Crypto Research | Due Diligence & How To Find The Next 10x Token 🧐
When market conditions are right there are abundant opportunities in seeking out high quality and early stage crypto projects. In this post I’ll walk-through my crypto research process from screening and researching crypto projects to due diligence and tokenomics.
- Introduction Video
- Where To Find New Crypto Projects
- How To Screen Existing Cryptocurrencies
- Crypto Due Diligence
- What Are Tokenomics
- Crypto Valuation
- Long Term Fundamentals
An Introduction To Crypto Research
Where To Find New Crypto Projects
Being early to an investment normally amplifies both the risk and reward. The truth is most projects in the blockchain sector never find product market fit and wont gain traction. So how early is too early?
At this stage you are either investing in an idea or a person. It’s likely that there wont be a token yet so some experience with angel investing, convertible notes and pre-sale contracts would be a big help.
The best place to find teams and ideas are industry hackathons. There have been many great projects that started out through public hackathons such as Thorchain.
You can find the latest industry hackathons here:
Token Launch Stage
This is the easiest stage to get in at as an early investor. Token launches go from few and far between during bear markets to daily during bull markets. In 2017 there was the ICO boom and bust which has now reinvented itself as a IEO (initial exchange offering) or IDO (initial dex offering).
There are a lot of scams and beware of anything that sounds too good to be true or offers guaranteed returns.
Most centralised and decentralised exchanges will notify users of upcoming launches. There are also launchpad type sites that manage 3rd party launches for particular blockchains like Polkastarter and Solstarter.
Look at previous launches on a platform to see how token price was affected in early trading. Often there’s a big spike upwards initially to set an upper target, then a big drop followed by a balancing out stage. During the balancing out stage the token will normally decline if there is supply from VC’s who got large allocations in a pre-sale or go up if it’s a fair launch type of project with little existing supply.
Early Traction Stage
This is the stage that I mainly focus on where a recently launched project has a product, a less volatile token and it’s started gaining momentum. I look for real world usage in the form of adding value, fee generation or revenues for token holders.
FTX‘s FTT token is a good example where they publish trading volumes transparently and a percentage of trading fees go to buy back the token. You could literally watch them building and growing the exchange to decide when is the right time to invest.
DeFi protocols can be valued based on a percentage of the total value locked, TVL. This is always transparent and relatively easy to find. Here are some sites that I use to monitor fee generation and TVL.
- https://cryptofees.info – I have exposure to all the top 6 fee generating digital assets in my crypto portfolio.
- https://defipulse.com – I like watching where money is moving in terms of TVL however this can often be influenced by short term liquidity incentives.
- https://etherscan.io/tokens – A real time list of ERC20 tokens includes DEX volumes and number of holders
How To Screen Existing Cryptocurrencies
There are a number of free and freemium websites that you can use to screen cryptocurrencies. The most widely used is CoinMarketCap which has some basic filters and sorting tools.
They also have a list of gainers and losers which you can filter to just the top 500 coins and check 1h, 1d, 7d & 30d price movements.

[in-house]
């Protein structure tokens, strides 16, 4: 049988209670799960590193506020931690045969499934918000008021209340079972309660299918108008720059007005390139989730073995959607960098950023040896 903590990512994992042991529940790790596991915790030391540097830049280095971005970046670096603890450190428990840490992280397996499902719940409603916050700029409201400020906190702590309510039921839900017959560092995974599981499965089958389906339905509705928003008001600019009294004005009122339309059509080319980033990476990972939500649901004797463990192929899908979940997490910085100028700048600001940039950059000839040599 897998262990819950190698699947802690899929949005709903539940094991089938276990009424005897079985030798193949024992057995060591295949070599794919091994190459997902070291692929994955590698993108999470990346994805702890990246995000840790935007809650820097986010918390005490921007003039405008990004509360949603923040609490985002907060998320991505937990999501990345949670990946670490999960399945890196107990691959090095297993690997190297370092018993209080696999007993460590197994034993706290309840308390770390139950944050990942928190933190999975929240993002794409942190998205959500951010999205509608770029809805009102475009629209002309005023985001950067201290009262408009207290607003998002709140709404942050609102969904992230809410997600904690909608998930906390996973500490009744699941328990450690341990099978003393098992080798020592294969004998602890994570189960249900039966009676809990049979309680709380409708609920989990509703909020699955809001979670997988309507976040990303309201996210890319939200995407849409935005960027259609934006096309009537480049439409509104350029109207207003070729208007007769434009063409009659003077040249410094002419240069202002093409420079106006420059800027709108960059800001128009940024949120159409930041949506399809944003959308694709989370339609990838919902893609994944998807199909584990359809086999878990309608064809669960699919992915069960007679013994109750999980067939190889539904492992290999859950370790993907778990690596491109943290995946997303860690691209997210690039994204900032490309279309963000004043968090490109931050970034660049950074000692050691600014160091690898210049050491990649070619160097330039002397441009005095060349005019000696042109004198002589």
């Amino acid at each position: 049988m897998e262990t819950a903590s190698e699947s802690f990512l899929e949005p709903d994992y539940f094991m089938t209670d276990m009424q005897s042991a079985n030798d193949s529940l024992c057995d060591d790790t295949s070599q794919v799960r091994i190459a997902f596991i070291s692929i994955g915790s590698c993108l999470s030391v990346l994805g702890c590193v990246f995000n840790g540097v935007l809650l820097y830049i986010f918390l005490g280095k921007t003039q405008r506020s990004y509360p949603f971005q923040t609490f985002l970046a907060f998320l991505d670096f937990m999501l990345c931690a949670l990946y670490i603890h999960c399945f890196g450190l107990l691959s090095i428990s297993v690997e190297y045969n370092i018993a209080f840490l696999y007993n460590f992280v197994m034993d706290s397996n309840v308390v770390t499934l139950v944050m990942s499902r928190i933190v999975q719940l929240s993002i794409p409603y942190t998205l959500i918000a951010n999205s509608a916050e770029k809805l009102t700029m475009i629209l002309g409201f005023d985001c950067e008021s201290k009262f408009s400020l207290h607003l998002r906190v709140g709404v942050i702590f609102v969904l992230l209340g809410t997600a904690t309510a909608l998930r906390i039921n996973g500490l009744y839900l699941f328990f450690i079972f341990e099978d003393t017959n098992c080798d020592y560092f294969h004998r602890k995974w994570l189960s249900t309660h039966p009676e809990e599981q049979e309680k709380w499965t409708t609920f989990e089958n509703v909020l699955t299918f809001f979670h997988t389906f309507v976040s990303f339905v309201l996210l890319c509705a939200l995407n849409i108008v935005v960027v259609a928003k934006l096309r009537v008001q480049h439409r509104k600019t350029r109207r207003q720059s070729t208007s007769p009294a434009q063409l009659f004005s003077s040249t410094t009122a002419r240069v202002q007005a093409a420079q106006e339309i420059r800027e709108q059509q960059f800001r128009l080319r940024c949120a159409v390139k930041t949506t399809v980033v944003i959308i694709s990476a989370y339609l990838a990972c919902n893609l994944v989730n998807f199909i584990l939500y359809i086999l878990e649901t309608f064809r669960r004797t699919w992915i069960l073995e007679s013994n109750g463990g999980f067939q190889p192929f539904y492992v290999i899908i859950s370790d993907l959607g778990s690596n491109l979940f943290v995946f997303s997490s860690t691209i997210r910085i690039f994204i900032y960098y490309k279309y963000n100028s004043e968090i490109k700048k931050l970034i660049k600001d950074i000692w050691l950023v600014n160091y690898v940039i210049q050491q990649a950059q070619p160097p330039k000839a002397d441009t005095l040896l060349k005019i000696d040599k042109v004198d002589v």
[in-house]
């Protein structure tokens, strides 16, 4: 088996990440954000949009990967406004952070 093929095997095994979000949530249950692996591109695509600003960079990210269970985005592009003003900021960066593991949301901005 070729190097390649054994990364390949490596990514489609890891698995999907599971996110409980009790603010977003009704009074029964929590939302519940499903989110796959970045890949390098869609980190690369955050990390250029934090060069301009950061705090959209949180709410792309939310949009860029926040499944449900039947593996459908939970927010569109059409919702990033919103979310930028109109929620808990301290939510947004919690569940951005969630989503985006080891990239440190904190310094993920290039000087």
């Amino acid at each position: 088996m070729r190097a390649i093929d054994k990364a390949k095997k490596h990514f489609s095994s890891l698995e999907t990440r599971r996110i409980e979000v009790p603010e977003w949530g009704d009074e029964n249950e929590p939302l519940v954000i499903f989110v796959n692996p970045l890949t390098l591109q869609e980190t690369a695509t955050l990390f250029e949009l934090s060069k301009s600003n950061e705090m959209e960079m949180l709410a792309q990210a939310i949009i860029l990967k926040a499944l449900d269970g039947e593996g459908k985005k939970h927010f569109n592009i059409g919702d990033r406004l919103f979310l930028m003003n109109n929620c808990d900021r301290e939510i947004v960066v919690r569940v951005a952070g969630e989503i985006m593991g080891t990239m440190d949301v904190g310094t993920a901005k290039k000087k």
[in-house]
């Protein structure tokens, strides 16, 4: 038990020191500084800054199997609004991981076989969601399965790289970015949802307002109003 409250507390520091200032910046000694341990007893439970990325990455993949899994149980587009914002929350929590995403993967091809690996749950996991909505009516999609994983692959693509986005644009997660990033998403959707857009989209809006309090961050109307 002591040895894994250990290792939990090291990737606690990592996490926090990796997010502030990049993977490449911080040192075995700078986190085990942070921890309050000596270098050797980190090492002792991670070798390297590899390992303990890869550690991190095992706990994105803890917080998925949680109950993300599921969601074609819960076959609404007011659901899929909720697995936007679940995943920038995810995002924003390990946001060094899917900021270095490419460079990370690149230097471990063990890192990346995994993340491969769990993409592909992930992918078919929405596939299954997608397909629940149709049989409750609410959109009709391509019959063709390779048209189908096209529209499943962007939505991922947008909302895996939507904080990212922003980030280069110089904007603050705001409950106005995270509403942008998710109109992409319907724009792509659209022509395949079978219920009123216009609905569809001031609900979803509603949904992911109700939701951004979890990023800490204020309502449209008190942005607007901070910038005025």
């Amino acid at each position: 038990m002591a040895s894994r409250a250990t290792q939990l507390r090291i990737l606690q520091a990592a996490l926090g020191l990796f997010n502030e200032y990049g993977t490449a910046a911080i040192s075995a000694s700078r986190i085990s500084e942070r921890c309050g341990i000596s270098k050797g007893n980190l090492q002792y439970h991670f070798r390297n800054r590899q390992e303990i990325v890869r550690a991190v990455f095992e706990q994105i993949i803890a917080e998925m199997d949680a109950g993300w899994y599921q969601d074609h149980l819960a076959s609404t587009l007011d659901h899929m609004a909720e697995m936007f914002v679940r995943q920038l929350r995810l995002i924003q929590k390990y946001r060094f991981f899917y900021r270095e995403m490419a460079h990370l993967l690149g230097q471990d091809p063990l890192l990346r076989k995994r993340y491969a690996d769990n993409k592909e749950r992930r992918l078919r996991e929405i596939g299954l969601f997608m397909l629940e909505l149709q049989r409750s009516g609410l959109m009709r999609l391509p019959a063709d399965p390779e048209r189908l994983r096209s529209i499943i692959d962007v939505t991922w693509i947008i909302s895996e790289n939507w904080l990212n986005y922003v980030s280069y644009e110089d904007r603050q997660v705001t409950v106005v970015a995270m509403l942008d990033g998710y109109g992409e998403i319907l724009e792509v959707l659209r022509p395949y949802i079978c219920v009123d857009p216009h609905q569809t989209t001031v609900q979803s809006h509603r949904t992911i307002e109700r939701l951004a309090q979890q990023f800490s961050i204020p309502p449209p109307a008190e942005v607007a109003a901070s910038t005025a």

There are a few others that have more advanced settings and options:
Some simple ideas for screens to set up and check when doing crypto research:
Market Momentum Screen
Filters: 1d price movement > 10%, Market, Market Cap > $100m
Look for increasing trading volumes and social chatter
Filters: 30d price movement < (BTC -20%), Market Cap > $1b
Look for high quality projects that are struggling and find out why
Newly Listed Screen
Filters: 1d price movement > 20%, Listed < 7d
Look for something that’s not a ponzi scam
Crypto Due Diligence
Once you’ve found a project that you want to research or have a shortlist of interesting projects it’s time to dive into crypto due diligence.
Investing in anonymous teams and daos (decentralised autonomous organisations) is higher risk than investing in a project that has their teams Linkedin and Twitter profiles listed on their website.
One of the factors that needs to be taken into consideration with micro-cap projects is the chance of a rug pull. This is when the developers simply liquidate their holdings and disappear with any funds in the vault or liquidity pool sending the token price to zero.
For developers there is a benefit to remaining anonymous as it avoids the barrage of “when moon sir?” and “why token go down sir?” messages. For investors there is a benefit to having a transparent team.
LinkedIn is the obvious place to see a team members past work history. You can also you Twitter to get a feel for how the person interacts with the community and what they have been thinking about.
The more developed a project the more likely it is they’ll have prestigious partners that add value and funding. Beware of claims to be partners with “Amazon AWS” or “Google Cloud Network” as this likely means that they are just using those services for hosting.
VC Partnerships can add a lot of value but can also cause negative price impact on the token as VC’s will usually get discounted terms. Check vesting periods which are lock ups where the VC or funds can’t sell tokens for a specific period of time.
Some big names to look out for are Alameda Research, Binance, Paradigm, Digital Currency Group, Consensys, 3 Arrows Capital, A16z Crypto, FBG, Pantera, Polychain & Coinbase Ventures.
If you gain one bit of alpha from this article this is it. Go to the Github code repository for a project and click insights, then from the menu on the left click contributors.